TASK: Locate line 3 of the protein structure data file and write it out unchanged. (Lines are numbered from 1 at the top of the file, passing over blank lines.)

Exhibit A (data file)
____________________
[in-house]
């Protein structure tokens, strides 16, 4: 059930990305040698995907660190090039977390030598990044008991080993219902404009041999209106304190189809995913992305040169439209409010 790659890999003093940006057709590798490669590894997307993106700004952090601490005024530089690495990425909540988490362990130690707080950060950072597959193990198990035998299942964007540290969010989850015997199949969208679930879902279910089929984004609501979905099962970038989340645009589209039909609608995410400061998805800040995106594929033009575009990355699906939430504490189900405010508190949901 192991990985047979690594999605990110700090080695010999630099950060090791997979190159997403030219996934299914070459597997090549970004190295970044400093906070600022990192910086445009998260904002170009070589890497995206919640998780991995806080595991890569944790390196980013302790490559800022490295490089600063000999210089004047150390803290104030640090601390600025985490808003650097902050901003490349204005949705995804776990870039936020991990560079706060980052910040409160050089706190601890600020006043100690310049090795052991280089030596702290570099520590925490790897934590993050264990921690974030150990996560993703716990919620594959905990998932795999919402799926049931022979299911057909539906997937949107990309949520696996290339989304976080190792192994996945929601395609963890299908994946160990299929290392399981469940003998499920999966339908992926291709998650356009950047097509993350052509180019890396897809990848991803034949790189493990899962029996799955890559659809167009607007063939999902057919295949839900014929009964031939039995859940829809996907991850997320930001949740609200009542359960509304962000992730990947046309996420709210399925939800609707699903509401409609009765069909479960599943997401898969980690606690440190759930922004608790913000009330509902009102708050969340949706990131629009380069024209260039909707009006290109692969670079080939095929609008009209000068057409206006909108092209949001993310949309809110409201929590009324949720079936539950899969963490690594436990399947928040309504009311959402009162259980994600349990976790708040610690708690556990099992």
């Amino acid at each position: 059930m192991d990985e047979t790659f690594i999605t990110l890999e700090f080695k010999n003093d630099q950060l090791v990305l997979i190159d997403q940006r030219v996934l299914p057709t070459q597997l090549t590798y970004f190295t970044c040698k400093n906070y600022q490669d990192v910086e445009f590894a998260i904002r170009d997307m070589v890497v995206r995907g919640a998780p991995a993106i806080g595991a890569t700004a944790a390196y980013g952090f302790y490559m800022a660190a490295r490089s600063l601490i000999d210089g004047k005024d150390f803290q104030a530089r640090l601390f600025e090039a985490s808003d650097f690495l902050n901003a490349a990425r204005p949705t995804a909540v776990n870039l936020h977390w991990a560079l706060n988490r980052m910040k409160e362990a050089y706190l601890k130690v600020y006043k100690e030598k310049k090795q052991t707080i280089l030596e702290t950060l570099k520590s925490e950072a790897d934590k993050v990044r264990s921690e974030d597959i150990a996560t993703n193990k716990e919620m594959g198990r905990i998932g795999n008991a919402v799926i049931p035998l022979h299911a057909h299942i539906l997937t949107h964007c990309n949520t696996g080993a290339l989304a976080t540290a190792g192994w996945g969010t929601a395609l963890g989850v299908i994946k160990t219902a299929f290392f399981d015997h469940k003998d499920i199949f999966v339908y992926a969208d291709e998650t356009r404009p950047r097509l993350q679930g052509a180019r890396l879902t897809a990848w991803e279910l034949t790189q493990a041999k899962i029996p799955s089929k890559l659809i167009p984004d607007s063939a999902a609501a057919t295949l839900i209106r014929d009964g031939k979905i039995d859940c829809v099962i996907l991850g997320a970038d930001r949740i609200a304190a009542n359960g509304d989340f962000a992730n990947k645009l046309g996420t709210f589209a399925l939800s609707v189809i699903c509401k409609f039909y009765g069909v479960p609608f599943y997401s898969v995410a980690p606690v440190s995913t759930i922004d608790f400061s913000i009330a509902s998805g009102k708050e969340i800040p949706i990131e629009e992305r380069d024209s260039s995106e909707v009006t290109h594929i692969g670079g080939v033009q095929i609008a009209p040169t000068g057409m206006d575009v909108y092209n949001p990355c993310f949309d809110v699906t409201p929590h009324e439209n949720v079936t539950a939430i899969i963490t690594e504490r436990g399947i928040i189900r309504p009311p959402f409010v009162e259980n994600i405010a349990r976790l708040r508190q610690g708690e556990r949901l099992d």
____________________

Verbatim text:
């Amino acid at each position: 059930m192991d990985e047979t790659f690594i999605t990110l890999e700090f080695k010999n003093d630099q950060l090791v990305l997979i190159d997403q940006r030219v996934l299914p057709t070459q597997l090549t590798y970004f190295t970044c040698k400093n906070y600022q490669d990192v910086e445009f590894a998260i904002r170009d997307m070589v890497v995206r995907g919640a998780p991995a993106i806080g595991a890569t700004a944790a390196y980013g952090f302790y490559m800022a660190a490295r490089s600063l601490i000999d210089g004047k005024d150390f803290q104030a530089r640090l601390f600025e090039a985490s808003d650097f690495l902050n901003a490349a990425r204005p949705t995804a909540v776990n870039l936020h977390w991990a560079l706060n988490r980052m910040k409160e362990a050089y706190l601890k130690v600020y006043k100690e030598k310049k090795q052991t707080i280089l030596e702290t950060l570099k520590s925490e950072a790897d934590k993050v990044r264990s921690e974030d597959i150990a996560t993703n193990k716990e919620m594959g198990r905990i998932g795999n008991a919402v799926i049931p035998l022979h299911a057909h299942i539906l997937t949107h964007c990309n949520t696996g080993a290339l989304a976080t540290a190792g192994w996945g969010t929601a395609l963890g989850v299908i994946k160990t219902a299929f290392f399981d015997h469940k003998d499920i199949f999966v339908y992926a969208d291709e998650t356009r404009p950047r097509l993350q679930g052509a180019r890396l879902t897809a990848w991803e279910l034949t790189q493990a041999k899962i029996p799955s089929k890559l659809i167009p984004d607007s063939a999902a609501a057919t295949l839900i209106r014929d009964g031939k979905i039995d859940c829809v099962i996907l991850g997320a970038d930001r949740i609200a304190a009542n359960g509304d989340f962000a992730n990947k645009l046309g996420t709210f589209a399925l939800s609707v189809i699903c509401k409609f039909y009765g069909v479960p609608f599943y997401s898969v995410a980690p606690v440190s995913t759930i922004d608790f400061s913000i009330a509902s998805g009102k708050e969340i800040p949706i990131e629009e992305r380069d024209s260039s995106e909707v009006t290109h594929i692969g670079g080939v033009q095929i609008a009209p040169t000068g057409m206006d575009v909108y092209n949001p990355c993310f949309d809110v699906t409201p929590h009324e439209n949720v079936t539950a939430i899969i963490t690594e504490r436990g399947i928040i189900r309504p009311p959402f409010v009162e259980n994600i405010a349990r976790l708040r508190q610690g708690e556990r949901l099992d």